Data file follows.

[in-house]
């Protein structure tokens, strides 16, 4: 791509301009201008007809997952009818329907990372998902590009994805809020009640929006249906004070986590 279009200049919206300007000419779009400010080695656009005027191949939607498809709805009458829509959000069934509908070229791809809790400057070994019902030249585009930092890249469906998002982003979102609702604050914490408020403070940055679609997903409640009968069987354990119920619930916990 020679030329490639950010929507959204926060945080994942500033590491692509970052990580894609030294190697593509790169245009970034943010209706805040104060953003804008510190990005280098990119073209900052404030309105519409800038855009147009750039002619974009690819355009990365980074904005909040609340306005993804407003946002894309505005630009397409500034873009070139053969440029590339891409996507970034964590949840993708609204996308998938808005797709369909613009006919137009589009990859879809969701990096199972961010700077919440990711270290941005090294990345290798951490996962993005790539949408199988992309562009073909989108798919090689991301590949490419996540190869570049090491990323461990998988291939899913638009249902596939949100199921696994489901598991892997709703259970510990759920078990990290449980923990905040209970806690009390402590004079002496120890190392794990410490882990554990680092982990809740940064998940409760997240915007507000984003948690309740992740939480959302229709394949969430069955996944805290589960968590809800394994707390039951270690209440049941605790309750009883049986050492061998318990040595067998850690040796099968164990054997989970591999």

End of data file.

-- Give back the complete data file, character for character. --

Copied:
[in-house]
């Protein structure tokens, strides 16, 4: 791509301009201008007809997952009818329907990372998902590009994805809020009640929006249906004070986590 279009200049919206300007000419779009400010080695656009005027191949939607498809709805009458829509959000069934509908070229791809809790400057070994019902030249585009930092890249469906998002982003979102609702604050914490408020403070940055679609997903409640009968069987354990119920619930916990 020679030329490639950010929507959204926060945080994942500033590491692509970052990580894609030294190697593509790169245009970034943010209706805040104060953003804008510190990005280098990119073209900052404030309105519409800038855009147009750039002619974009690819355009990365980074904005909040609340306005993804407003946002894309505005630009397409500034873009070139053969440029590339891409996507970034964590949840993708609204996308998938808005797709369909613009006919137009589009990859879809969701990096199972961010700077919440990711270290941005090294990345290798951490996962993005790539949408199988992309562009073909989108798919090689991301590949490419996540190869570049090491990323461990998988291939899913638009249902596939949100199921696994489901598991892997709703259970510990759920078990990290449980923990905040209970806690009390402590004079002496120890190392794990410490882990554990680092982990809740940064998940409760997240915007507000984003948690309740992740939480959302229709394949969430069955996944805290589960968590809800394994707390039951270690209440049941605790309750009883049986050492061998318990040595067998850690040796099968164990054997989970591999």